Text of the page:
How to Draw an Elephant Easily, Step by Step

How to Draw an Elephant Easily, Step by Step

How to Draw an Elephant Easily, Step by Step

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Estimated reading time: 6 minutes

Do you think it is hard to draw animals? If you try to pin down basic shapes first, you may be in for a frustrating try. Drawing animals accurately is about looking intently at your subject. Your eyes on the paper are the lesser part. In this blog post, I will show you how to draw an elephant easily. Follow the steps, and you will succeed. 

Observe variations on the elephant shape 

There are myriad factors that will distort a shape. Take a look at elephant photos. If you try to capture the basic shapes first, you will have to draw something different for each photograph. The angle, shadows, position of limbs and trunk, etc. varies greatly. It is not possible to draw a blueprint of shapes that make up a particular animal. Unless, of course, it is something super simple for a child. 

Making a few basic observations will help your first step. You may think these observations are obvious. Yes, they are, but they represent specific drawing challenges. Here we go: The elephant has a long trunk that sometimes curls. Some have husks. The body is big, bulky, and round. The limbs are chubby and shapeless. The tail is thin and seems insignificant. 

Do a few quick sketches first

Your first step should be to find a few elephant photos. Sketch them fast, without thinking about the result. The result may be crappy but it does not matter. Sketch 3, 4, or 5 elephants. In this way, you will get used to the particulars of the elephant shape. You are putting your initial observations into practice. 

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Notice how a turn of the head makes the elephant shape altogether different. Or how about front view vs. side view? With all these variations, an anatomically correct elephant drawing can seem elusive. Unless …

Zero in on the starting point for your drawing

Start your drawing with a simple step. The elephant in the reference photo is facing left. Originally, it is facing right. Why did I flip the image? I am right-handed, so I start by drawing on the left side of the paper. In this way, I don’t smudge the pencil marks with my hand. 

Also, it is easier to start with the head than the tail. The head is the focal point of a live animal, just like us humans. It sets the tone, everything springs from there. Animals have self-awareness too, and they have emotions. Your drawing will look alive when you capture this expression. It is not a conscious thing that you do. It springs from a sense of connection with the subject you are drawing. Elephants are highly intelligent, family-oriented, and demonstrate complex emotions. 

Step 1: Draw the elephant’s head

Draw three straight lines to outline the angle between the top of the head, the trunk, and the bend of the trunk. 

The first three help-lines for the head.

Fill in the curved lines of the same area, letting the straight angles guide the placement.

Drawing part of the elephant head.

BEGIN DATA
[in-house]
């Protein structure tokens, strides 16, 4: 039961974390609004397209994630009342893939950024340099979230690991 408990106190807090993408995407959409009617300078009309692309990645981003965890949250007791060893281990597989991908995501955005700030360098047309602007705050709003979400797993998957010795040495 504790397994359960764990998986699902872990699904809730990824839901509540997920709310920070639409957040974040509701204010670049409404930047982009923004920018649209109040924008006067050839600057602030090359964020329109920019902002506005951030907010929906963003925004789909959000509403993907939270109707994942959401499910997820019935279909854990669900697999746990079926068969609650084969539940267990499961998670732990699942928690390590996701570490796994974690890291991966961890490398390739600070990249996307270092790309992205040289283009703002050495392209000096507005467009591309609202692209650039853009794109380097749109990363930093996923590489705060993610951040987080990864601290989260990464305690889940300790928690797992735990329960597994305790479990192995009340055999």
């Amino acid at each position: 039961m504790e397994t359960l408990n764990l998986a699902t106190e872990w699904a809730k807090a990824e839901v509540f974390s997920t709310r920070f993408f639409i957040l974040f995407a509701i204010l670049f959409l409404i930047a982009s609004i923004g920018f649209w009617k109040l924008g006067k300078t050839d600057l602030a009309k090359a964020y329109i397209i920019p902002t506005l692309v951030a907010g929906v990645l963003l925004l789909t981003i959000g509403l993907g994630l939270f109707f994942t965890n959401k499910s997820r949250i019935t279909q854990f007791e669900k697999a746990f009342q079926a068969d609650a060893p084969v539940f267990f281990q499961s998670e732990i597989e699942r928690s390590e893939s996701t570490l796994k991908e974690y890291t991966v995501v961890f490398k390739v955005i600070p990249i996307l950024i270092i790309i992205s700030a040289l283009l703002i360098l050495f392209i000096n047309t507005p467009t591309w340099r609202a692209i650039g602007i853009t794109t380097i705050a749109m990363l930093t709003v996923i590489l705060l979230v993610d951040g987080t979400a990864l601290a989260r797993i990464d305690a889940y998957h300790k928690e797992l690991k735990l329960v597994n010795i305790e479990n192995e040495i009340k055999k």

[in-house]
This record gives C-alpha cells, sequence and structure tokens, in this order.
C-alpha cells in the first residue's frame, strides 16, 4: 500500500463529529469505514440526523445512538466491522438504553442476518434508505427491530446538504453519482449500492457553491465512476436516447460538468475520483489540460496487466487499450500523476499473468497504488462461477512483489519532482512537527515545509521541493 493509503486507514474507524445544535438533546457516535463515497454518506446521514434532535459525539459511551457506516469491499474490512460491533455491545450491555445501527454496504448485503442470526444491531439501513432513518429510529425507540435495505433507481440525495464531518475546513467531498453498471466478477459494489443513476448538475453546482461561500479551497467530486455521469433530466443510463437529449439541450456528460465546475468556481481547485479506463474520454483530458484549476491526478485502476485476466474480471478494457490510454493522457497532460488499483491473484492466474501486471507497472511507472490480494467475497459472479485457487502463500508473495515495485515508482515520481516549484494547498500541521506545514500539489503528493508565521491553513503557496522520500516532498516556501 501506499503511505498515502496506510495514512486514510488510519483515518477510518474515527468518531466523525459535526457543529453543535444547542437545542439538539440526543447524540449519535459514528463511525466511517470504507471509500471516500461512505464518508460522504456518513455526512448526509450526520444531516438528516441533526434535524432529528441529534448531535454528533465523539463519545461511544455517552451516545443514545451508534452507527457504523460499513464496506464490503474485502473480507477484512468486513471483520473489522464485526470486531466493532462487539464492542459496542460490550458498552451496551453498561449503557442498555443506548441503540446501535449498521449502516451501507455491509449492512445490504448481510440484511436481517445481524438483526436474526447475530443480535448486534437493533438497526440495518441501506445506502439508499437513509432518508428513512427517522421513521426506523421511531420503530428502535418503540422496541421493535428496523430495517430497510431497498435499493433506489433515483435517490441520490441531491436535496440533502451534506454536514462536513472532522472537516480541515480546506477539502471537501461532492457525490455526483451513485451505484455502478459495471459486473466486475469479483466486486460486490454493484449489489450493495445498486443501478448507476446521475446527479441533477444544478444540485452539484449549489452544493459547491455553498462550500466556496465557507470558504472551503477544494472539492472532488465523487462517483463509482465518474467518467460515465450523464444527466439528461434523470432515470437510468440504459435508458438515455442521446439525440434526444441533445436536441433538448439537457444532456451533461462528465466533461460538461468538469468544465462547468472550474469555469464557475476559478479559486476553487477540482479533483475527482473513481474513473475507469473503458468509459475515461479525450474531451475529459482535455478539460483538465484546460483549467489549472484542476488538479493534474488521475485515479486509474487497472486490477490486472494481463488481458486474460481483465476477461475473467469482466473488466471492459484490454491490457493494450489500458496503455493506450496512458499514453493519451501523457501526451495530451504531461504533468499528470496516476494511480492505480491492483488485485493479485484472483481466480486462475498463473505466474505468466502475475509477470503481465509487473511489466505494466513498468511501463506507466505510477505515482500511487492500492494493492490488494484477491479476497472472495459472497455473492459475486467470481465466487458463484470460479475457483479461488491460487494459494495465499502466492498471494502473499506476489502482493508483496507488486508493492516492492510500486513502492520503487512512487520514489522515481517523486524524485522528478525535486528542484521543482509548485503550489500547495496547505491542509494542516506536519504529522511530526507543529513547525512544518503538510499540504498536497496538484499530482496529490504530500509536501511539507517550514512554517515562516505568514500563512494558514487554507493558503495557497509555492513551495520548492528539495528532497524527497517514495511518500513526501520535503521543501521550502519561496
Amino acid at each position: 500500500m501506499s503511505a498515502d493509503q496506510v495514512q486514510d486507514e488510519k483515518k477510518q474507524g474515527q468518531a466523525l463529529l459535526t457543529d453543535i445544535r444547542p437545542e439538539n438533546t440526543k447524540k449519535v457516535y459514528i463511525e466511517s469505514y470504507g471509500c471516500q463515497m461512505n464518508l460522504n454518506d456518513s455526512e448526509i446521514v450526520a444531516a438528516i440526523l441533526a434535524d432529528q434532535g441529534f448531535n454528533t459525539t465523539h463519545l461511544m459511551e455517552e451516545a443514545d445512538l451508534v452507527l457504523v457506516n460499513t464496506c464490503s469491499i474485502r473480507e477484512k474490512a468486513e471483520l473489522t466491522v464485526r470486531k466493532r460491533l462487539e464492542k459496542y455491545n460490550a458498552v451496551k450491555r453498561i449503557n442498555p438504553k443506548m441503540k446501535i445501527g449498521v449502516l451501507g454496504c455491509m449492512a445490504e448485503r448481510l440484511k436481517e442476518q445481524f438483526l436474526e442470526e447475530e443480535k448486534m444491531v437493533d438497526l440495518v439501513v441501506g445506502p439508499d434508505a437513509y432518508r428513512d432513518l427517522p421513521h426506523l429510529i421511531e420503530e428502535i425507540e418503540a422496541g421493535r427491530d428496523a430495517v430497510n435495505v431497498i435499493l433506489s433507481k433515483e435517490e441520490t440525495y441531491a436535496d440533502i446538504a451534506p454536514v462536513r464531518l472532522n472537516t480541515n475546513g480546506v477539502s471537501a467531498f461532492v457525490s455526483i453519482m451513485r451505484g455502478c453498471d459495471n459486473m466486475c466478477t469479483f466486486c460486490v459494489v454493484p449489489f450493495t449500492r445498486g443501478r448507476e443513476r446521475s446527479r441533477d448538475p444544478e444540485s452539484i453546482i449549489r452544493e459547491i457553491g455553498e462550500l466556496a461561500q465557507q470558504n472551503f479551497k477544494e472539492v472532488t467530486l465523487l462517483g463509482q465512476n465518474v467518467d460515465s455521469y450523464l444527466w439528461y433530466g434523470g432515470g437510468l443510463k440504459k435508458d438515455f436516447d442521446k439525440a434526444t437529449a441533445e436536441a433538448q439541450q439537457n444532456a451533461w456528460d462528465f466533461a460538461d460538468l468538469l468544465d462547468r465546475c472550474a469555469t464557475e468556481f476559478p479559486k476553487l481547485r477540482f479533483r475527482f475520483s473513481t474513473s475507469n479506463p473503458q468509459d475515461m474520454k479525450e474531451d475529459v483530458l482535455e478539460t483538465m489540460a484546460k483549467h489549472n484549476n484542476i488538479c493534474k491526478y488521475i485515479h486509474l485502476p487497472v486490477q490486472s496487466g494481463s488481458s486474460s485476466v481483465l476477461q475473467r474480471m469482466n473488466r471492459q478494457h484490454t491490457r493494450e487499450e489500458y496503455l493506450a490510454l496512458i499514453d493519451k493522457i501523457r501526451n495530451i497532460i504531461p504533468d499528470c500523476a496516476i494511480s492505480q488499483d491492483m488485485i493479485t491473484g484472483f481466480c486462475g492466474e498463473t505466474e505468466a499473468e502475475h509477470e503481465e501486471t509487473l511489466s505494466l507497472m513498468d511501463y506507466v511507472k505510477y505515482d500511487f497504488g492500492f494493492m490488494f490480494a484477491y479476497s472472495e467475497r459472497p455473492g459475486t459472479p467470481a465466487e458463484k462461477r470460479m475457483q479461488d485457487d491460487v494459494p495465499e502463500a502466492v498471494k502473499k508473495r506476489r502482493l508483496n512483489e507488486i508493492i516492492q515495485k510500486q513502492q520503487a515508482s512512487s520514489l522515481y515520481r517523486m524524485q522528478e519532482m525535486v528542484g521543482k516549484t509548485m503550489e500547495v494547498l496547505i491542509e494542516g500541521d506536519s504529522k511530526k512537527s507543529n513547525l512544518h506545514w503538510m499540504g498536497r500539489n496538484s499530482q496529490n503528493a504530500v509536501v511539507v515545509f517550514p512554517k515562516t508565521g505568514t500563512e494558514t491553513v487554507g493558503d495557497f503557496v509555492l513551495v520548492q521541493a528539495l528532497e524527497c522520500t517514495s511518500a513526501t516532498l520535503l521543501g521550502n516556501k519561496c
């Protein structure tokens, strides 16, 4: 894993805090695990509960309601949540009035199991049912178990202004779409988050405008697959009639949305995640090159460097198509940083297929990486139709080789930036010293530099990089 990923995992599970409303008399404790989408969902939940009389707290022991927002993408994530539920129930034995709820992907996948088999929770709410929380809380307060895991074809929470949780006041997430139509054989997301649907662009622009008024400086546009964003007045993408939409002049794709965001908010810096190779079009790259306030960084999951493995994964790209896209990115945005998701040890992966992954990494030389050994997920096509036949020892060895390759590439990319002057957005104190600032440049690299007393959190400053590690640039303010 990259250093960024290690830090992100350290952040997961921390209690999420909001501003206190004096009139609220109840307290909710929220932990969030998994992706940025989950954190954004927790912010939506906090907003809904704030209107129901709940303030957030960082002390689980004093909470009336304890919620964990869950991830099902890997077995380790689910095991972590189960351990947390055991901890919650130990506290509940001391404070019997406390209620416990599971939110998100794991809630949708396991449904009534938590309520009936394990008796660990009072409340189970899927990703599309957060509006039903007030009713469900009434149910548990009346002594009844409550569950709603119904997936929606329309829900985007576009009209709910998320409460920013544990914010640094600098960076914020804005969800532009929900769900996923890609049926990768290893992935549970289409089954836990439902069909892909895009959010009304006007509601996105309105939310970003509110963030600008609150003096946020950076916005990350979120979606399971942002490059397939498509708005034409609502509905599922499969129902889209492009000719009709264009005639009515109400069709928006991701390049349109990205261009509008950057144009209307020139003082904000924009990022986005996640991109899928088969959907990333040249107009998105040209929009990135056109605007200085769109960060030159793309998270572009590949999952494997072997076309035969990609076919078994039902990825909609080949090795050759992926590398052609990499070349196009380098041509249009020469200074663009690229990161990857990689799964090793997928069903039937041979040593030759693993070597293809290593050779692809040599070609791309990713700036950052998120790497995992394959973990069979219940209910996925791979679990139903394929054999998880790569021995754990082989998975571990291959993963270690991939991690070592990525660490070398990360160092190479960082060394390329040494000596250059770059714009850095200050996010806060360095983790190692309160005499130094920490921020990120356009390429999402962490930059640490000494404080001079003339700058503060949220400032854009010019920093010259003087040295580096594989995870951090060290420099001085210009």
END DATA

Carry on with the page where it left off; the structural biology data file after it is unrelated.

Draw straight lines from the top of the head to the eye. Indicate the position of the tusks with another straight line. Fill in the details by placing them according to these angles. 

One of the hardest things when drawing mammals is placing the eye in the right place. Drawing many intersecting lines will help you position the eye in the right place. 

Show the roundness of the trunk with curved lines on it.

The elephant head drawn with part of the trunk.

Step 2: Complete the ear and the trunk

This elephant is walking with the right leg forward. To capture this movement, draw the negative space between the trunk and the leg. Complete the trunk.

Make sure the ear is big enough by placing the bottom relative to the tusks. Get the angle right by drawing a straight line first. 

Ear, trunk and part of a leg, paying attention to negative space.

Step 3: Draw the front legs with a focus on negative space

The left leg starts somewhere close to the edge of the ear (in a vertical line from the ear). Don’t look at the legs only. The space between the legs will help you determine their position and shape. 

Drawing the front legs, using negative space to get the motion right.

Step 4: Get the main body and motion in place

The left hind leg of the elephant in the photo has a pronounced angle with loose skin. Getting this angle right will be a key to expressing motion. One of the most common flaws in animal drawings is a static, lifeless look. 

The underbelly of the elephant starts as a small line between the front legs. You should extend this line to draw the rest, merging into the left hind leg that is in motion. 

The hunched back follows the length of the underbelly and extends to the leg that is underneath. 

Draw the floor angle between the left front foot and the right, back foot. Fill in the shape of the leg. 

Drawing the bulk of the body, using help lines for accuracy.
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Step 5: Complete the elephant

Finish the drawing of the hind legs. Draw the line from the underbelly to the tail to make sure the tail is of the correct length. Draw the loose skin with a single curved line. Add some detail to the feet. 

The elephant drawing is completed, with angled lines to aid in the placement of various body parts.

Use your drawing for a watercolor painting

Now you know how to draw an elephant easily. If you are happy with your drawing, you can trace the outline and transfer it to watercolor paper. When you paint the elephant with watercolor, focus on light and shadows. 

If you want to learn how to draw flowers, you may find my book “How to Draw Flowers Step by Step. 46 Easy Designs” helpful.

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Happy drawing and painting!

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